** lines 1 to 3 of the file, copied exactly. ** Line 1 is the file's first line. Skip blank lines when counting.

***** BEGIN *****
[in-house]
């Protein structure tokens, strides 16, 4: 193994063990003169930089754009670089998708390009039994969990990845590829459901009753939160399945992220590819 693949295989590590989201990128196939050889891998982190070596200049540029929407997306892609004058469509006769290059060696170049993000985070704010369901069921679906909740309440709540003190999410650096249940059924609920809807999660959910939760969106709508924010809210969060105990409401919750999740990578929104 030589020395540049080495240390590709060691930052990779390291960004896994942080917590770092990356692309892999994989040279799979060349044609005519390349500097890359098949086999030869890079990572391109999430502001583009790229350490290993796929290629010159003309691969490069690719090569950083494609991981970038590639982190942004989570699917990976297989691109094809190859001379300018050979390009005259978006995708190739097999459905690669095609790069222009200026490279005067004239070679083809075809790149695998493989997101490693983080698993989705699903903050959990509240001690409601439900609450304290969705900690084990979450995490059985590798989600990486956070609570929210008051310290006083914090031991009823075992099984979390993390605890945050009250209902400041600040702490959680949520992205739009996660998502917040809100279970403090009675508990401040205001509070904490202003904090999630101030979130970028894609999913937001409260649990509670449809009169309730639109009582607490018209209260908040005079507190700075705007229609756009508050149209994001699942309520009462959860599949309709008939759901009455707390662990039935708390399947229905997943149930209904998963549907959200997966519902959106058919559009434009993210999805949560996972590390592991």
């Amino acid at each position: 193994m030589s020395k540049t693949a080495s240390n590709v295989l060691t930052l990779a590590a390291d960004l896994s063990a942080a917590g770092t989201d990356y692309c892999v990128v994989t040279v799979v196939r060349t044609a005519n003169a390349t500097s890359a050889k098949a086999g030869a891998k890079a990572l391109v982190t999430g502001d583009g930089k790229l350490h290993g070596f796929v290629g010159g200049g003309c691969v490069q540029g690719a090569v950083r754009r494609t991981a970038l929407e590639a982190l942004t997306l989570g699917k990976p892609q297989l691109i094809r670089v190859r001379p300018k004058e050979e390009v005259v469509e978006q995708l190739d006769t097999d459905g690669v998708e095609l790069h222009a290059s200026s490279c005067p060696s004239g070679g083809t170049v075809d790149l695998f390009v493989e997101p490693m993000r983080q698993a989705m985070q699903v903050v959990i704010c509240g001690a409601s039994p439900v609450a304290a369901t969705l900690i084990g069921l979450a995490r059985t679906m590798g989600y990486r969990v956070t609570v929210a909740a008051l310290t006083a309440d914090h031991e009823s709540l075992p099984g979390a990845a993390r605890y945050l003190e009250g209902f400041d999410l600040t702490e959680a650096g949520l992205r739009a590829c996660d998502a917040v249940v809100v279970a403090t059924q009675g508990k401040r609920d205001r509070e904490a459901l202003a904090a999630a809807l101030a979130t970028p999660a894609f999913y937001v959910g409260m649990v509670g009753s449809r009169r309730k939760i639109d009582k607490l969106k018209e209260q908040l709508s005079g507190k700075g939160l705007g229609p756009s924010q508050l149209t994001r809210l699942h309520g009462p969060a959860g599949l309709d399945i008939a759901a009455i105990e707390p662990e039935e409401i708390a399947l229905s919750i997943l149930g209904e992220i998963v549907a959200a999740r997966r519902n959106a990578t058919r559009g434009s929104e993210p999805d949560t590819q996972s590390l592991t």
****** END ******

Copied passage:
[in-house]
């Protein structure tokens, strides 16, 4: 193994063990003169930089754009670089998708390009039994969990990845590829459901009753939160399945992220590819 693949295989590590989201990128196939050889891998982190070596200049540029929407997306892609004058469509006769290059060696170049993000985070704010369901069921679906909740309440709540003190999410650096249940059924609920809807999660959910939760969106709508924010809210969060105990409401919750999740990578929104 030589020395540049080495240390590709060691930052990779390291960004896994942080917590770092990356692309892999994989040279799979060349044609005519390349500097890359098949086999030869890079990572391109999430502001583009790229350490290993796929290629010159003309691969490069690719090569950083494609991981970038590639982190942004989570699917990976297989691109094809190859001379300018050979390009005259978006995708190739097999459905690669095609790069222009200026490279005067004239070679083809075809790149695998493989997101490693983080698993989705699903903050959990509240001690409601439900609450304290969705900690084990979450995490059985590798989600990486956070609570929210008051310290006083914090031991009823075992099984979390993390605890945050009250209902400041600040702490959680949520992205739009996660998502917040809100279970403090009675508990401040205001509070904490202003904090999630101030979130970028894609999913937001409260649990509670449809009169309730639109009582607490018209209260908040005079507190700075705007229609756009508050149209994001699942309520009462959860599949309709008939759901009455707390662990039935708390399947229905997943149930209904998963549907959200997966519902959106058919559009434009993210999805949560996972590390592991």
């Amino acid at each position: 193994m030589s020395k540049t693949a080495s240390n590709v295989l060691t930052l990779a590590a390291d960004l896994s063990a942080a917590g770092t989201d990356y692309c892999v990128v994989t040279v799979v196939r060349t044609a005519n003169a390349t500097s890359a050889k098949a086999g030869a891998k890079a990572l391109v982190t999430g502001d583009g930089k790229l350490h290993g070596f796929v290629g010159g200049g003309c691969v490069q540029g690719a090569v950083r754009r494609t991981a970038l929407e590639a982190l942004t997306l989570g699917k990976p892609q297989l691109i094809r670089v190859r001379p300018k004058e050979e390009v005259v469509e978006q995708l190739d006769t097999d459905g690669v998708e095609l790069h222009a290059s200026s490279c005067p060696s004239g070679g083809t170049v075809d790149l695998f390009v493989e997101p490693m993000r983080q698993a989705m985070q699903v903050v959990i704010c509240g001690a409601s039994p439900v609450a304290a369901t969705l900690i084990g069921l979450a995490r059985t679906m590798g989600y990486r969990v956070t609570v929210a909740a008051l310290t006083a309440d914090h031991e009823s709540l075992p099984g979390a990845a993390r605890y945050l003190e009250g209902f400041d999410l600040t702490e959680a650096g949520l992205r739009a590829c996660d998502a917040v249940v809100v279970a403090t059924q009675g508990k401040r609920d205001r509070e904490a459901l202003a904090a999630a809807l101030a979130t970028p999660a894609f999913y937001v959910g409260m649990v509670g009753s449809r009169r309730k939760i639109d009582k607490l969106k018209e209260q908040l709508s005079g507190k700075g939160l705007g229609p756009s924010q508050l149209t994001r809210l699942h309520g009462p969060a959860g599949l309709d399945i008939a759901a009455i105990e707390p662990e039935e409401i708390a399947l229905s919750i997943l149930g209904e992220i998963v549907a959200a999740r997966r519902n959106a990578t058919r559009g434009s929104e993210p999805d949560t590819q996972s590390l592991t």